The Mahdi Army, which is the Shiite militia group blamed for much of the sectarian violence in Iraq, has taken several measures to alleviate the impact of a possible attack by U.S. forces.

The United States is sending thousands more troops to Baghdad as part of a new strategy to pacify the restive city.

American and Iraqi troops have so far failed to subdue the city, where nearly six million people are virtual hostages of murderous militias, gangs and other violent groups.

As it plans the deployment of its own troops to Baghdad's streets and districts for extended periods of time, the U.S.-backed government says it is hopeful that this new campaign will succeed.

Baghdad has been divided into separate military-controlled zones in coordination with U.S. commanders. Iraqi forces, backed by American Marines, will try to flush out the armed groups and ensure that they never return.

The Mahdi Army militia is heavily armed and wields tremendous power in Baghdad, particularly in Shiite-dominated areas.

Shiite cleric Moqtada al-Sadr, who controls the Mahdi Army, is well aware U.S. determination to curtail the power of his forces, is said to have ordered his men not hide their weapons but to refrain from fighting once the American campaign begins in earnest.

Al-Sadr's power base is centered on Sadr City, a sprawling Shiite township of over two million people.

Mahdi Army commanders are reported to have held a meeting recently to flesh out a strategy to counter the imminent American military campaign.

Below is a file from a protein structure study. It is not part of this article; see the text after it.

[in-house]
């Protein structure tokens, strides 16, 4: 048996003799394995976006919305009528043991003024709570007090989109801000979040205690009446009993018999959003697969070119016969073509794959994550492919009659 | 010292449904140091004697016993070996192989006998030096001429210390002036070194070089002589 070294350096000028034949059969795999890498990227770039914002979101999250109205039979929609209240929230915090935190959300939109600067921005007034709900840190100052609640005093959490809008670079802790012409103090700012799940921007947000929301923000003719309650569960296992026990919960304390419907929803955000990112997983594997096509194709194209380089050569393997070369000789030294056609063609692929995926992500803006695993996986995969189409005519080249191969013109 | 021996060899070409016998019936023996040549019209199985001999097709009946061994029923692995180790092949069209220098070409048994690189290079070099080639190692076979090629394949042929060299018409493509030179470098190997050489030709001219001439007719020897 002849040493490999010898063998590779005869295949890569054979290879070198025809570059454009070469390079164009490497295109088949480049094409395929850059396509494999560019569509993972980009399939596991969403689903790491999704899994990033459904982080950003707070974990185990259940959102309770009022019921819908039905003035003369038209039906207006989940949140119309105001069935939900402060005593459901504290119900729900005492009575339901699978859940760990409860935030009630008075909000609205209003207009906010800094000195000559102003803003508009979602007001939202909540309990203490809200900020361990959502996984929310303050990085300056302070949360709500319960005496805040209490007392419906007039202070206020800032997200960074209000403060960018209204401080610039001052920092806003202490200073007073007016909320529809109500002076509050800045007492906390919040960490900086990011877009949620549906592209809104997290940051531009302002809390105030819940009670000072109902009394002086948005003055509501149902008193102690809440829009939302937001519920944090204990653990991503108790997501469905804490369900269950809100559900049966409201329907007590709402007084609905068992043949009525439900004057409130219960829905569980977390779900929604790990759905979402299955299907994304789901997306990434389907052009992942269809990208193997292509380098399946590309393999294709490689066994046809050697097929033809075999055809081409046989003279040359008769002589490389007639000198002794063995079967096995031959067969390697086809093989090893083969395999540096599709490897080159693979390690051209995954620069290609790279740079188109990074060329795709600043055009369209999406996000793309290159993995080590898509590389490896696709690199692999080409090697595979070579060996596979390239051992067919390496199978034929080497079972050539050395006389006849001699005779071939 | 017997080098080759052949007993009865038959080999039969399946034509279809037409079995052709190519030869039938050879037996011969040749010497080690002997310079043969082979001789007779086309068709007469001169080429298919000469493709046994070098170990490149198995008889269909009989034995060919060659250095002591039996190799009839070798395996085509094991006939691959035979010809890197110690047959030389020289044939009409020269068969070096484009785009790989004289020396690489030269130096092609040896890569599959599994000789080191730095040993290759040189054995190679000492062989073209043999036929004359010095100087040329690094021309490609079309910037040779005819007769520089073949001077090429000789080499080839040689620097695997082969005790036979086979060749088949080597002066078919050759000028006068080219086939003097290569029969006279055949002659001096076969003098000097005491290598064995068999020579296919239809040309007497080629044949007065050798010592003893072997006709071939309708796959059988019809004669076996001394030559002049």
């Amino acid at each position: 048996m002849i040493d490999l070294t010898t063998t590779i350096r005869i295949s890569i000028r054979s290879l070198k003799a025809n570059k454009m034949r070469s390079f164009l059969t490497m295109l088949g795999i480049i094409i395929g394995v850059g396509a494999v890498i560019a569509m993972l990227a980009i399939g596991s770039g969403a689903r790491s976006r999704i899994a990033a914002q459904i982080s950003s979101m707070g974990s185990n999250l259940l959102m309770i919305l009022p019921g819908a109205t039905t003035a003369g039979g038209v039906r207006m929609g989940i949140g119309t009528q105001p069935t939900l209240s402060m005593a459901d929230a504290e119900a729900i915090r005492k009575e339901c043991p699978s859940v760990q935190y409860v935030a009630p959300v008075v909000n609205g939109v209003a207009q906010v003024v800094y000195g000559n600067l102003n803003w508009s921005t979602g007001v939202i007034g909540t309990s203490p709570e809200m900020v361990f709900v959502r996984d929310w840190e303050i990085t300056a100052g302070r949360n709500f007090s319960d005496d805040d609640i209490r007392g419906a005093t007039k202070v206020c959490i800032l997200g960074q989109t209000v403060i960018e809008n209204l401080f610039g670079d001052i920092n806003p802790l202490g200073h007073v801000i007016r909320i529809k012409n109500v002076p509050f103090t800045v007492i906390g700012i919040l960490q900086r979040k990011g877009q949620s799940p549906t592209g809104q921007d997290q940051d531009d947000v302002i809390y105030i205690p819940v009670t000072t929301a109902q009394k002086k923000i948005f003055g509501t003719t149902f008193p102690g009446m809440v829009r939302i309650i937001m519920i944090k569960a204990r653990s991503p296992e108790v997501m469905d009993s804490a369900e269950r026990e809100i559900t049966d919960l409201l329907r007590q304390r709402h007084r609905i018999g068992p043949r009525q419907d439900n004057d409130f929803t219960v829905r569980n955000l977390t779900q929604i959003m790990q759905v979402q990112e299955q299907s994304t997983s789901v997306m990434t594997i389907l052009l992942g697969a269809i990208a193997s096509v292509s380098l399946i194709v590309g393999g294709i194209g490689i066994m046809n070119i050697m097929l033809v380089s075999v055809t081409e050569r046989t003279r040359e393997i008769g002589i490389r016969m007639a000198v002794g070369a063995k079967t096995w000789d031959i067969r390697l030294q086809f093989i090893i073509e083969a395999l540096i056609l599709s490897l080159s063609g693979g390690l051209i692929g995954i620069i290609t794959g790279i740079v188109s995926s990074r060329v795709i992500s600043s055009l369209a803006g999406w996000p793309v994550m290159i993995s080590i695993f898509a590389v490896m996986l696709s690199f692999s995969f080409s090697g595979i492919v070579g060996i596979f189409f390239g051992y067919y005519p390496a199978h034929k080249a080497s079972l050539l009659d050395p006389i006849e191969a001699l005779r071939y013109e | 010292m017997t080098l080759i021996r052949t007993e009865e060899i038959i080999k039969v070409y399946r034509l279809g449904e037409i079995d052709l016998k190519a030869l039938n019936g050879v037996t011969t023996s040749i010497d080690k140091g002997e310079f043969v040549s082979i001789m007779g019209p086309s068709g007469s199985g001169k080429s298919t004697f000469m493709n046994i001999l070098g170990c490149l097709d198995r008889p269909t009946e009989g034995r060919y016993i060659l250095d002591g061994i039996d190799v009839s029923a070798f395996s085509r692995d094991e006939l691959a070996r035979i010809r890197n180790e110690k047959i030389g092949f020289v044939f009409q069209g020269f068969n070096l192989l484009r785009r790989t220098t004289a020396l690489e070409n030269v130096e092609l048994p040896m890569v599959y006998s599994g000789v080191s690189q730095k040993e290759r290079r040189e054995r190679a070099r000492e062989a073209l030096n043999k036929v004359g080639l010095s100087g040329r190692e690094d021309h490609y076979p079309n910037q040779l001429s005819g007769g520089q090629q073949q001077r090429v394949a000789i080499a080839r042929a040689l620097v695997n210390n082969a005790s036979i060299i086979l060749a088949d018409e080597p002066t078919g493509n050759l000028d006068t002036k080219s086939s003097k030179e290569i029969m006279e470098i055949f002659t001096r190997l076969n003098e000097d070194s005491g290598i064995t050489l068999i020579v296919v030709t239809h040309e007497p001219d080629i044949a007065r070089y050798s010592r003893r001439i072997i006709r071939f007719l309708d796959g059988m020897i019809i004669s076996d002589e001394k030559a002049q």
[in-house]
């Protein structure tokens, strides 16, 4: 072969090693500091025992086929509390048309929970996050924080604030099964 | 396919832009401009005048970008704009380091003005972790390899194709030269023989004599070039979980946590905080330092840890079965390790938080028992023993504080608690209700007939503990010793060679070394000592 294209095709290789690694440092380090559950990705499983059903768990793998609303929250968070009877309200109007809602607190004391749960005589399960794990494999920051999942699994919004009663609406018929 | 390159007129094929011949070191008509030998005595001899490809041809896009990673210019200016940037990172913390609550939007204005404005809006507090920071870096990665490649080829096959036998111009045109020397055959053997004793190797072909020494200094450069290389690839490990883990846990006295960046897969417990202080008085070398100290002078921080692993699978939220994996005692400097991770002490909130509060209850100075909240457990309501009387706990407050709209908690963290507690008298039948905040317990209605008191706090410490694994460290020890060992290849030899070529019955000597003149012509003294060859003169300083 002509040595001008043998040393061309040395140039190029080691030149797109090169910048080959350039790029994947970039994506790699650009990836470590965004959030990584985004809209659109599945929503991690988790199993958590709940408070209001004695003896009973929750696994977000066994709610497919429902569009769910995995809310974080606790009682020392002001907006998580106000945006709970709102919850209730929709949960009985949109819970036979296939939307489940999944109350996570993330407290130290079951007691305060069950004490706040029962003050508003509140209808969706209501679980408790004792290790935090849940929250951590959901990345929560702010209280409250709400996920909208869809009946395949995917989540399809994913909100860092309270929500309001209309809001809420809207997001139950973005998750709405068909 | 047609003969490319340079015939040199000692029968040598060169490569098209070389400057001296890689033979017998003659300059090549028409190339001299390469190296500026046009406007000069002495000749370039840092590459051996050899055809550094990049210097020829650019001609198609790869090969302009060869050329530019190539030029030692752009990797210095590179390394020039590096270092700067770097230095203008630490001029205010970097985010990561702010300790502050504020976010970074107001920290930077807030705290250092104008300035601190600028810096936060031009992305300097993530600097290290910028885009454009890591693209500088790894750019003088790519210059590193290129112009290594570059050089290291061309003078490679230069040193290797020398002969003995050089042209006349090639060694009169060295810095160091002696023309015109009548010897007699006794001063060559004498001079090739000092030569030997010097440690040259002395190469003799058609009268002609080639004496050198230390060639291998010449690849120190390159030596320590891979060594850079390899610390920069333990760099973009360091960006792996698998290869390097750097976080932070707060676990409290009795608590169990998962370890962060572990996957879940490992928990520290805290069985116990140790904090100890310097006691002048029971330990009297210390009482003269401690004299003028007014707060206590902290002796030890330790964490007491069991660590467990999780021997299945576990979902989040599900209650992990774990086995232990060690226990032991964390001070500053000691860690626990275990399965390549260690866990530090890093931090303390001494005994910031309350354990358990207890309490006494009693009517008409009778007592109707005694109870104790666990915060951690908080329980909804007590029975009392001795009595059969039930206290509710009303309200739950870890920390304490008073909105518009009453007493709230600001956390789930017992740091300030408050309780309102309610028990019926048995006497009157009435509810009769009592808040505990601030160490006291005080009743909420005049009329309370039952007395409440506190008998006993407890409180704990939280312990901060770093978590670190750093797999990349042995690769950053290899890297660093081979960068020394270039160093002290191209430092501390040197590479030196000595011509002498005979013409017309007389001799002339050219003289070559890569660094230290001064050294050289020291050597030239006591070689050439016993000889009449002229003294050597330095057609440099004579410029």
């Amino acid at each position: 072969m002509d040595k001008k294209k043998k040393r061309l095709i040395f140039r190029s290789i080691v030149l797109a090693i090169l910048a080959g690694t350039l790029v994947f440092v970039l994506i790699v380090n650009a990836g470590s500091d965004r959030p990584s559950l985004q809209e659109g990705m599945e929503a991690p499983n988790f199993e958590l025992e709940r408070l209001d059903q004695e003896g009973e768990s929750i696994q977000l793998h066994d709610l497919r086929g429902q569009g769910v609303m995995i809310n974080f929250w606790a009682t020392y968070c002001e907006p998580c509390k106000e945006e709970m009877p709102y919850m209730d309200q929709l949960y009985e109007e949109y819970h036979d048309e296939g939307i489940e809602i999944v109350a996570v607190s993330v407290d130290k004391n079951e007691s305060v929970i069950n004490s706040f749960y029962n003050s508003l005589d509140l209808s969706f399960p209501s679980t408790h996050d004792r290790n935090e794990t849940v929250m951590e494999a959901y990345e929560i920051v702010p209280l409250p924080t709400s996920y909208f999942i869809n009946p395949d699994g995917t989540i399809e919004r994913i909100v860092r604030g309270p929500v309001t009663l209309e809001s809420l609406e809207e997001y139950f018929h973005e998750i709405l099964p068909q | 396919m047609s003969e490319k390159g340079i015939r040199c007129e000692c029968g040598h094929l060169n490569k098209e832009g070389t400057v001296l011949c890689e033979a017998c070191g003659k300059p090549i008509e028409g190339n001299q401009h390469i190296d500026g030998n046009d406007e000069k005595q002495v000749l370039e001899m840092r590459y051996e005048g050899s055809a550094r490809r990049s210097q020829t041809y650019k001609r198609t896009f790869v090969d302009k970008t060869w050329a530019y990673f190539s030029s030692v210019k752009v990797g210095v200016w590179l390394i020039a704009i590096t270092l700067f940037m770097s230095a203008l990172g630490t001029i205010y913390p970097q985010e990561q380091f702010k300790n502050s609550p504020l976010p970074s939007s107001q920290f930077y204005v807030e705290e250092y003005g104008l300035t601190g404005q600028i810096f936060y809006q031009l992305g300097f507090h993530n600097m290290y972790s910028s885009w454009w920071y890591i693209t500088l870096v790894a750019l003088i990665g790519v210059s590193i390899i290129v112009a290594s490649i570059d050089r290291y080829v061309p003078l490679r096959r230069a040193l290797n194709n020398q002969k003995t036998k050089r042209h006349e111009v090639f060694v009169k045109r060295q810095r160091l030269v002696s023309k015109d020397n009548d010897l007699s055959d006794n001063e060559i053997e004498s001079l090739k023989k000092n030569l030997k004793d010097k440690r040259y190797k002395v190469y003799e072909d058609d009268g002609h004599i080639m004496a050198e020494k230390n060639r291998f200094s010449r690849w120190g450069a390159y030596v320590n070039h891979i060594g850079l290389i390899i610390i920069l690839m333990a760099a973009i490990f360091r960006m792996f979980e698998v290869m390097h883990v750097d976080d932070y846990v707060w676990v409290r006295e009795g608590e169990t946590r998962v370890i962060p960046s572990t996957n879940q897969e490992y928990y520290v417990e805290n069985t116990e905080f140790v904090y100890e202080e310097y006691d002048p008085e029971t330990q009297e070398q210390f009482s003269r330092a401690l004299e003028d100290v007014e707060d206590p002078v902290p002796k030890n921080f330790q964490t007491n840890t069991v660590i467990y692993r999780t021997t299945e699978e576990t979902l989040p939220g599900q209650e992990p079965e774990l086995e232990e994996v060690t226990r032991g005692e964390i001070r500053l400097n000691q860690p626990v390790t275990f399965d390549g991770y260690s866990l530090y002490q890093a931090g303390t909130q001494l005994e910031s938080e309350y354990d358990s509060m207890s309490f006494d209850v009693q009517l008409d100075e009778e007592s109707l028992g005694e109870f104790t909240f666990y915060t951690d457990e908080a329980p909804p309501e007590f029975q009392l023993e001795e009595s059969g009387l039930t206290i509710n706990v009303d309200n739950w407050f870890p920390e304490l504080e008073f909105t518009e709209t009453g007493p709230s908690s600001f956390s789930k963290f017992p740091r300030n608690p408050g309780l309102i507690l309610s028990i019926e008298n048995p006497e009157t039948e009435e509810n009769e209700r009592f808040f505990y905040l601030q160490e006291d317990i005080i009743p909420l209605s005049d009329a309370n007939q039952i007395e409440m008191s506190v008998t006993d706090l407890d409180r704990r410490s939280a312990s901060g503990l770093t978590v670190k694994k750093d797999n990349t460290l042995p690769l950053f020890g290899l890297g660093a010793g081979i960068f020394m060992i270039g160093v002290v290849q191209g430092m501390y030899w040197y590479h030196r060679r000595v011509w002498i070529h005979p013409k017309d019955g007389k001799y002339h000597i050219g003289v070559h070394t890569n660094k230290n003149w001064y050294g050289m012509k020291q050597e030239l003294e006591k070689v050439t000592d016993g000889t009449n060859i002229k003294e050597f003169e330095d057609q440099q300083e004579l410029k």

As part of a strategy to preserve their weapons and power in preparation for the post-U.S. era, the commanders had orders not to resist American forces.

Al-Sadr, who is the Mahdi Army's top commander, is reported to have instructed the militias to behave in a manner that will not lead to the loss of, "even a single Mahdi Army member."

Analysts say that Al-Sadr is keen to remain a force to reckon with after U.S. troops withdraw; something that he believes could take place by the end of this year.

The Mahdi Army has infiltrated Iraq's new army and police, and Al-Sadr's political movement is a major force within the governing Shiite-dominated coalition.

Sources say that Prime Minister Nouri al-Maliki is trying to resist American pressure to battle the Shiite militias in the streets of Baghdad.

Maliki would also like additional U.S. forces to be sent to the restive provinces of Anbar, Diyala and Mosul, which are major strongholds for anti-American rebels.